Although a considerable body of research indicates that prison-based treatment followed by continuing treatment in the community is effective in reducing drug abuse and crime among drug-abusing offenders, the impact of providing treatment is less than optimal because offenders often fail to follow through on treatment referrals, leave treatment early, or have poor engagement in treatment activities. In particular, participation in prison-based treatment alone is seldom effective in reducing drug use or recidivism unless it is followed by participation in community treatment. For correctional systems that provide a continuum of care model from prison to community, low rates of admission and retention result in poor outcomes and poor resource utilization. One way to address this problem is to provide incentives to parolees for community treatment participation. Although research supports the effectiveness of behavioral reinforcement, mainly in the form of contingency management (CM), for general substance abuse populations, CM has not yet been tested or adapted for use in community-based programs for offender populations, particularly to encourage treatment attendance. The UCLA Integrated Substance Abuse Programs (ISAP), in collaboration with Walden House and the California Department of Corrections and Rehabilitation, is proposing a five-year health services research study that will involve a randomized test of the use of incentives with parolees in a community-based TC to increase treatment admission and treatment retention, and thereby increase the likelihood of improved outcomes. Study participants will be recruited from clients in a prison-based treatment program who have a referral to the Walden House community program. The Admission Phase of the study assesses the effect to fan incentive (voucher) on enrolling in the Walden House program. The Attendance Phase assesses the effect of incentives on treatment attendance and on post-treatment drug use, crime, and psychosocial behaviors. The intervention will last for six months. Study participants will be interviewed at baseline and at 12 months following the intervention. Treatment and criminal justice data will be obtained. Data on acceptability, satisfaction, and sustainability will be collected from focus groups with staff and clients. The study has four specific aims: (1) Determine whether offering an incentive (voucher) increases admission to community treatment by parolees who have participated in prison treatment. (2) For parolees who enter community treatment, determine whether providing incentives for attendance results in greater retention in treatment. (3) Assess the long-term impact of the use of incentives on drug use, crime, and psychosocial outcomes at 12 months following the end of the six-month intervention. (4) Assess issues of acceptability, satisfaction, and sustainability of the use of incentives to increase admission and retention among staff and clients.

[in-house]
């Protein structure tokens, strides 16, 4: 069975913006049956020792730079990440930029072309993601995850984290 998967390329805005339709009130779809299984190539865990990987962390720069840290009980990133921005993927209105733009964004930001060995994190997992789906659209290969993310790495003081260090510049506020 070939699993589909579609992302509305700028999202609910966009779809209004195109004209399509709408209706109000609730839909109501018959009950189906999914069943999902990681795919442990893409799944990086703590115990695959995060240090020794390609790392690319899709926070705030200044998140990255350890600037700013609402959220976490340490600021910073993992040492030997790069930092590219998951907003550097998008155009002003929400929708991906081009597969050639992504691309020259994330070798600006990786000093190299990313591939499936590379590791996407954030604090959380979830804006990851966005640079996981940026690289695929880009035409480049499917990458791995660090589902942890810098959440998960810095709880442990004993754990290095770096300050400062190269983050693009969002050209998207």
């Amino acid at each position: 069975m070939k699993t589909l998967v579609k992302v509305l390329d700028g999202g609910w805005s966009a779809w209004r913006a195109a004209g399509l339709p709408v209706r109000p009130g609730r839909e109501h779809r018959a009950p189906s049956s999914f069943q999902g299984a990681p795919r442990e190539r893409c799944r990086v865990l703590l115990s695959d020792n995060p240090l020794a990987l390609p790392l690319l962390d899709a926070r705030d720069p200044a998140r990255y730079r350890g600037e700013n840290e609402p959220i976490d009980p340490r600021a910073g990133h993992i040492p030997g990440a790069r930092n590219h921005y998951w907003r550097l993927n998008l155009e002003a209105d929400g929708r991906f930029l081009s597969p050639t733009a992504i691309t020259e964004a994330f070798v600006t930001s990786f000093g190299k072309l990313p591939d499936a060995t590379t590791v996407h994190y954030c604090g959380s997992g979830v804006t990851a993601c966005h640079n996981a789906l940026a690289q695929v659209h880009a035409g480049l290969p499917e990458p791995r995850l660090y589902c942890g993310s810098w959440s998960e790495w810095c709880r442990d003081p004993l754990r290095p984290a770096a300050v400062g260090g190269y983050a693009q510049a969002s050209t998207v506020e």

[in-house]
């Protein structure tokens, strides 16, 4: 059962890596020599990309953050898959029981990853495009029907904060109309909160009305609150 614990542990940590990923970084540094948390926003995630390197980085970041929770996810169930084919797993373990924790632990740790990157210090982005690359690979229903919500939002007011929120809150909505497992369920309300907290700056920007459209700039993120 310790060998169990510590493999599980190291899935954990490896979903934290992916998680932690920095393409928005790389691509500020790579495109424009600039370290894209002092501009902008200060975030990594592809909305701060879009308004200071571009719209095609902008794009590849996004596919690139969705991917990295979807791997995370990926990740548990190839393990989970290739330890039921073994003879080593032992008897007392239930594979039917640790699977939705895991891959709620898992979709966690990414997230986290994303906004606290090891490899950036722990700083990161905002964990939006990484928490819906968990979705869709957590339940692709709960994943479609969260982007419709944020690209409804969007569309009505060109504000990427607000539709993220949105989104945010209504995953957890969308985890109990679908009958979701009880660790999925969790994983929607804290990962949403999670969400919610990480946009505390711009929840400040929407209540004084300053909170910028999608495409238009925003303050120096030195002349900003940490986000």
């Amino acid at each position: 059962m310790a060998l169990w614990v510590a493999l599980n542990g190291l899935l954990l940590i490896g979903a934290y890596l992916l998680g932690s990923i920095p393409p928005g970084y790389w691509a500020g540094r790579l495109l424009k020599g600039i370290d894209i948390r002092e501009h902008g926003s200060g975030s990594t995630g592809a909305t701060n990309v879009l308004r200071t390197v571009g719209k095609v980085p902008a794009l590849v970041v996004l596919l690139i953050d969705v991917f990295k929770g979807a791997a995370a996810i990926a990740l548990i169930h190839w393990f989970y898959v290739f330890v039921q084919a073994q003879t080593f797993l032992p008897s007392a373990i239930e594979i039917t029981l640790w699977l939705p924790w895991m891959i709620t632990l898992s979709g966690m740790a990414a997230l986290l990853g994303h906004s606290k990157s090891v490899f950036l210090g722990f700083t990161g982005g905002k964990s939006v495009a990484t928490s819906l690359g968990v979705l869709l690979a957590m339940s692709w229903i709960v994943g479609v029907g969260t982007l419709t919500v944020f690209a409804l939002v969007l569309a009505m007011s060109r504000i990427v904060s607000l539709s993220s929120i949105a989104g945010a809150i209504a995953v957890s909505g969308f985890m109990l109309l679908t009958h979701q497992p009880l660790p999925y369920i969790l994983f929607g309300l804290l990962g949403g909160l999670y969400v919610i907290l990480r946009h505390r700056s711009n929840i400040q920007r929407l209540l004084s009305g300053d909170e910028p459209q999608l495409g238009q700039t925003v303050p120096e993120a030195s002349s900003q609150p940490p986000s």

Public Health Relevance

If the results of the study are positive, the CM intervention would provide community treatment programs and correctional treatment systems with an effective, moderate-cost technique to promote enrollment in and attendance at community treatment and thereby improve public health and public safety through reductions in drug use and crime and improvements in psychosocial functioning.

National Institute of Health (NIH)
National Institute on Drug Abuse (NIDA)
Research Project (R01)
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Study Section
Human Development Research Subcommittee (NIDA)
Program Officer
Wiley, Tisha R A
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University of California Los Angeles
Schools of Medicine
Los Angeles
United States
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Prendergast, Michael L; Hall, Elizabeth A; Grossman, Jason et al. (2015) Effectiveness of Using Incentives to Improve Parolee Admission and Attendance in Community Addiction Treatment. Crim Justice Behav 42:1008-1031
Prendergast, Michael L (2011) Issues in defining and applying evidence-based practices criteria for treatment of criminal-justice involved clients. J Psychoactive Drugs Suppl 7:10-8